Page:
Is this the way old age claims you — not with a whimper, but with a bang? One minute you're (relatively) hale and hearty, opening the door at the post office for bent-over oldsters you feel both kindly about and sorry for. The next thing you know — pow! You're the bent-over oldster and some cocky young whippersnapper is holding the door at the post office for you, as though you're too feeble to open a dang door by yourself. Worse, your suddenly enfeebled brain starts coming up with phrases like "cocky young whippersnapper."


We're such fragile creatures, really. It's not even just the creeping — or sometimes rushing — onset of old age. At any age, a single misstep or freak occurrence can turn your hitherto healthy body into a broken mass of pain, perhaps never to be quite the same.

Years ago, when we'd first moved to Milwaukee, my wife had just finished tucking our daughter into bed and was hurrying downstairs to catch the last episode of "Twin Peaks." The staircase in our new, still-unfamiliar house had those little pie-shaped steps that go around a curve — but no handrails. She lost her footing and broke her leg quite nastily. Needless to say, our whole experience of living in Milwaukee was colored by the accident (that and the fact that the whole town smelled like brewer's yeast). Her leg has never been 100 percent since, and I still don't know how "Twin Peaks" wrapped up. (To show you the kind of husband I am, I don't bring this up more than once or twice a year, and even then I make clear that I don't blame my wife for missing the finale. Much.)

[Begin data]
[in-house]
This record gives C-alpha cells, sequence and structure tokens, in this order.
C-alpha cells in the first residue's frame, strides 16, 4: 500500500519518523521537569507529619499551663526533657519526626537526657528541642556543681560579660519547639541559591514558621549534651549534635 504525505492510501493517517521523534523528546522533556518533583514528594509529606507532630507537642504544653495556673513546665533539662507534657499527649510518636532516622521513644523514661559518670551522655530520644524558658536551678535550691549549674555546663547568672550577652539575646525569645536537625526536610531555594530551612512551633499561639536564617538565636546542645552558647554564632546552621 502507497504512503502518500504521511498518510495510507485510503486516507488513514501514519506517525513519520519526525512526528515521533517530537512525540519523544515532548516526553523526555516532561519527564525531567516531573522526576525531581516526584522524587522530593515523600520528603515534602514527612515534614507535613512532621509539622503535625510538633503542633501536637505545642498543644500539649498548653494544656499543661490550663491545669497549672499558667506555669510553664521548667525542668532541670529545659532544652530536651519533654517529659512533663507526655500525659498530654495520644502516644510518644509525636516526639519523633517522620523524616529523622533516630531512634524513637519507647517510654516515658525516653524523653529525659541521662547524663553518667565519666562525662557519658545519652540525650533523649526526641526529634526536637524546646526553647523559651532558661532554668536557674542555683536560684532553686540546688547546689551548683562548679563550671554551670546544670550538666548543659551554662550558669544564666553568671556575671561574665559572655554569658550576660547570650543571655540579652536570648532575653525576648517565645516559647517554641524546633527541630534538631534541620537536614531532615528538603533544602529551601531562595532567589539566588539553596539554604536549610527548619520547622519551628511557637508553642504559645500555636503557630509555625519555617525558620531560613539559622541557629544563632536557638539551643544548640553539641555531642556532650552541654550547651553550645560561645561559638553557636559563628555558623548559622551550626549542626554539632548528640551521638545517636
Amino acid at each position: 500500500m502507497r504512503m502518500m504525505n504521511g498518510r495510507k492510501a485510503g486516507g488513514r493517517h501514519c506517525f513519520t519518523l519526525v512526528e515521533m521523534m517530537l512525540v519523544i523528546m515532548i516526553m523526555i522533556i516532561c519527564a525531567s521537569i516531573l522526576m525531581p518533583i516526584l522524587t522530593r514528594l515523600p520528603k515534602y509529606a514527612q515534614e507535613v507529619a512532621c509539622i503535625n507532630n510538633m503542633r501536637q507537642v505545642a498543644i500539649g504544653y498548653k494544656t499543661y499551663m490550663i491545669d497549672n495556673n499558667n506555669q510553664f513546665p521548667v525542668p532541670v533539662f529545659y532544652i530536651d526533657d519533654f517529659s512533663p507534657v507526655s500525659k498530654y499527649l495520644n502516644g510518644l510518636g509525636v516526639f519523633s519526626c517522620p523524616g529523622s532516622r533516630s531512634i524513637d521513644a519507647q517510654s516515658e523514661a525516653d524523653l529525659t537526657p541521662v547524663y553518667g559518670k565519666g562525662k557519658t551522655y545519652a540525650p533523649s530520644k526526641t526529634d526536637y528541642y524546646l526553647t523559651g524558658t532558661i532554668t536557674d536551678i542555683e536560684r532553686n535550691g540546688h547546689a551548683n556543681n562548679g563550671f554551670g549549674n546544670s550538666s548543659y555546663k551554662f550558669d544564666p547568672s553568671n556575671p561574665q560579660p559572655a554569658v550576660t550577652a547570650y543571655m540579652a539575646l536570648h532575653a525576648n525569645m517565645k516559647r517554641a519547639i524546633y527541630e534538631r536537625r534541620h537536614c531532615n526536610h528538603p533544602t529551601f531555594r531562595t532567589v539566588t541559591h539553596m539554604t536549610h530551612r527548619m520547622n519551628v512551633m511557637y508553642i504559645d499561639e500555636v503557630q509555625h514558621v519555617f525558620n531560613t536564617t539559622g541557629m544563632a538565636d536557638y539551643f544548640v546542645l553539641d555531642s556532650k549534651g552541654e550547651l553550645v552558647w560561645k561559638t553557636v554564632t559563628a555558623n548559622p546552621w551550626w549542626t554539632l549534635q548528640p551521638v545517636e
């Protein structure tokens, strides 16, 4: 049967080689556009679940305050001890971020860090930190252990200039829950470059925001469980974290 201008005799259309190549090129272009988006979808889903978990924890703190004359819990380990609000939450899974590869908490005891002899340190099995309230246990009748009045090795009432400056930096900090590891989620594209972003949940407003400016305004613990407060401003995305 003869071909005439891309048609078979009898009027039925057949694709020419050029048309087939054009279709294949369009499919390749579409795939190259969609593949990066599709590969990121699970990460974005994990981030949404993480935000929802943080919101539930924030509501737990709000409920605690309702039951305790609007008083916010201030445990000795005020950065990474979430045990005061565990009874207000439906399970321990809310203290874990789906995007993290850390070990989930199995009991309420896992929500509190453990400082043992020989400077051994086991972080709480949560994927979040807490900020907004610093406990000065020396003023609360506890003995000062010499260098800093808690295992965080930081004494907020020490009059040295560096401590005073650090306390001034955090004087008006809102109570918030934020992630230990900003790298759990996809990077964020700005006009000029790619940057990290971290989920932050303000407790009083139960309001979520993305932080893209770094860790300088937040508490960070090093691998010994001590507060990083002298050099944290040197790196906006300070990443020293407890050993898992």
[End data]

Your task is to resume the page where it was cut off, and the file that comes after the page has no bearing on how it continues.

I was too preoccupied with the ambulance and the hospital and such at the time to think clearly, but now I'm wondering if it's too late to sue David Lynch, the creator of "Twin Peaks." At least maybe he could send me a DVD of the final episode. (Hmmm. The last Harry Potter novel. The last "Twin Peaks." Anybody else see a pattern here? When Jay Leno hangs it up, I'm not budging from my La-Z-Boy.)

The point is, these bags of bones and tissue that we trust to carry us around all day can betray us in a heartbeat. The human back, in particular, was clearly crafted by one of God's subcontractors when He was off painting butterfly wings or something. Disks slip, muscles strain, perfectly ordinary tasks you ask your back to perform turn into the sort of torture Dick Cheney could only dream of trying at Guantanamo.

It's not like I'm asking to throw a 100-mile-an-hour fastball 80 or 90 times in a ballgame and then complaining that, gee, my shoulder hurts or my rotator cuff feels like somebody took a ball-peen hammer to it. (Although I just read that retired pitcher Nolan Ryan, who's 60 years old, threw out the ceremonial first pitch at a game and was clocked at 85 mph. Life is so not fair.) No, I'm just expecting to be able to bend down and pick up a book — albeit a recklessly heavy, unsafely paginated book — without experiencing a preview of the seventh level of hell.


I'm getting better, slowly, and can begin to dream of a day when I won't be dimly conscious of a twinging tightness in the small of my back all the time. But I'll probably always have to be wary of my back: Better let a younger, stronger fella lift that for you. Some cocky young whippersnapper who's never tried to pick up the last Harry Potter book. . . .

My eyes are going, too, and bifocals no longer quite do the trick. Now I understand why my mom always used to have pairs of glasses strewn about the house, and I feel bad about teasing her for it.

Let's not even get started on the graying of my hair. I'm just happy to still have hair.

It's official. I've started down that slippery slope to being the bent-over old guy at the post office the rest of you feel sorry for. I can still open my own dang door, thanks — for now.

At least I'll be financially secure in my old age. Between J.K. Rowling and David Lynch, I figure I'll be set until I'm 90. Then I can always claim a nasty paper cut from opening the box for Microsoft Windows XXXP. Hello, Mr. Gates. . .?


David A. Fryxell gets his gray hairs being editor of Desert Exposure.